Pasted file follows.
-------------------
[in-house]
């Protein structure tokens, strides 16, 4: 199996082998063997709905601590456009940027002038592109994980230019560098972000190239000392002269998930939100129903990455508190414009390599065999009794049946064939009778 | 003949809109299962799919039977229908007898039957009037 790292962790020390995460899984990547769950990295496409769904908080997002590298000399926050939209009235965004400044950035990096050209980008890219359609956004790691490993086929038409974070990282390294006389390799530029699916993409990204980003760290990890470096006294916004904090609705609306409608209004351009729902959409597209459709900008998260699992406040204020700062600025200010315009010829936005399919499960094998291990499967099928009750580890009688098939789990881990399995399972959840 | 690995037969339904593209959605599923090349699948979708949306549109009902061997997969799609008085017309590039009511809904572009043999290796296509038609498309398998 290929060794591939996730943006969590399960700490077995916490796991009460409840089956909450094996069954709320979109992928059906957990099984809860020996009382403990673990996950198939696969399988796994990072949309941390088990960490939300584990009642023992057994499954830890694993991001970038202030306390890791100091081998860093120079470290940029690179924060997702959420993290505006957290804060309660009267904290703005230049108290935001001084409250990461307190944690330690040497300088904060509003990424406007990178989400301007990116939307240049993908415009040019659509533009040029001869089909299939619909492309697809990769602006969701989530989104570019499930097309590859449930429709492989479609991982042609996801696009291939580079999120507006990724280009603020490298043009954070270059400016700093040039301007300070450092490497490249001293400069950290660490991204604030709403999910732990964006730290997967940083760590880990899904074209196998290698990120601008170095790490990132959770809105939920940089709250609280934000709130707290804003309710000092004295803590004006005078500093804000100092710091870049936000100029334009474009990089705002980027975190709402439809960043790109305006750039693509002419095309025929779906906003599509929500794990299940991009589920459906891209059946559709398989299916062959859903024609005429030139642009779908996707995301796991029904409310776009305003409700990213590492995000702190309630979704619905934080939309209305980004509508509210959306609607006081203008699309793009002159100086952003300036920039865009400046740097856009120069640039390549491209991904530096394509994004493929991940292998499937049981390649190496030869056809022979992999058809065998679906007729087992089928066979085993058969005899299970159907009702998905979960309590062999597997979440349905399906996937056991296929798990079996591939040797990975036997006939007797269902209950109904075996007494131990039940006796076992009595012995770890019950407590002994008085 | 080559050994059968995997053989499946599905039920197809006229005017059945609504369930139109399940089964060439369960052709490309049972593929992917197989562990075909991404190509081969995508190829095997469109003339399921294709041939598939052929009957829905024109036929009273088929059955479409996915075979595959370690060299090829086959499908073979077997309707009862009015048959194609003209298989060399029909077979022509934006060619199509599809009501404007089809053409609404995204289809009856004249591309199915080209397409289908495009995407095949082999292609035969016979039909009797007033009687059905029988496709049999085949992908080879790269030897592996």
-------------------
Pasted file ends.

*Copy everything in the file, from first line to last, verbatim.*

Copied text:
[in-house]
């Protein structure tokens, strides 16, 4: 199996082998063997709905601590456009940027002038592109994980230019560098972000190239000392002269998930939100129903990455508190414009390599065999009794049946064939009778 | 003949809109299962799919039977229908007898039957009037 790292962790020390995460899984990547769950990295496409769904908080997002590298000399926050939209009235965004400044950035990096050209980008890219359609956004790691490993086929038409974070990282390294006389390799530029699916993409990204980003760290990890470096006294916004904090609705609306409608209004351009729902959409597209459709900008998260699992406040204020700062600025200010315009010829936005399919499960094998291990499967099928009750580890009688098939789990881990399995399972959840 | 690995037969339904593209959605599923090349699948979708949306549109009902061997997969799609008085017309590039009511809904572009043999290796296509038609498309398998 290929060794591939996730943006969590399960700490077995916490796991009460409840089956909450094996069954709320979109992928059906957990099984809860020996009382403990673990996950198939696969399988796994990072949309941390088990960490939300584990009642023992057994499954830890694993991001970038202030306390890791100091081998860093120079470290940029690179924060997702959420993290505006957290804060309660009267904290703005230049108290935001001084409250990461307190944690330690040497300088904060509003990424406007990178989400301007990116939307240049993908415009040019659509533009040029001869089909299939619909492309697809990769602006969701989530989104570019499930097309590859449930429709492989479609991982042609996801696009291939580079999120507006990724280009603020490298043009954070270059400016700093040039301007300070450092490497490249001293400069950290660490991204604030709403999910732990964006730290997967940083760590880990899904074209196998290698990120601008170095790490990132959770809105939920940089709250609280934000709130707290804003309710000092004295803590004006005078500093804000100092710091870049936000100029334009474009990089705002980027975190709402439809960043790109305006750039693509002419095309025929779906906003599509929500794990299940991009589920459906891209059946559709398989299916062959859903024609005429030139642009779908996707995301796991029904409310776009305003409700990213590492995000702190309630979704619905934080939309209305980004509508509210959306609607006081203008699309793009002159100086952003300036920039865009400046740097856009120069640039390549491209991904530096394509994004493929991940292998499937049981390649190496030869056809022979992999058809065998679906007729087992089928066979085993058969005899299970159907009702998905979960309590062999597997979440349905399906996937056991296929798990079996591939040797990975036997006939007797269902209950109904075996007494131990039940006796076992009595012995770890019950407590002994008085 | 080559050994059968995997053989499946599905039920197809006229005017059945609504369930139109399940089964060439369960052709490309049972593929992917197989562990075909991404190509081969995508190829095997469109003339399921294709041939598939052929009957829905024109036929009273088929059955479409996915075979595959370690060299090829086959499908073979077997309707009862009015048959194609003209298989060399029909077979022509934006060619199509599809009501404007089809053409609404995204289809009856004249591309199915080209397409289908495009995407095949082999292609035969016979039909009797007033009687059905029988496709049999085949992908080879790269030897592996």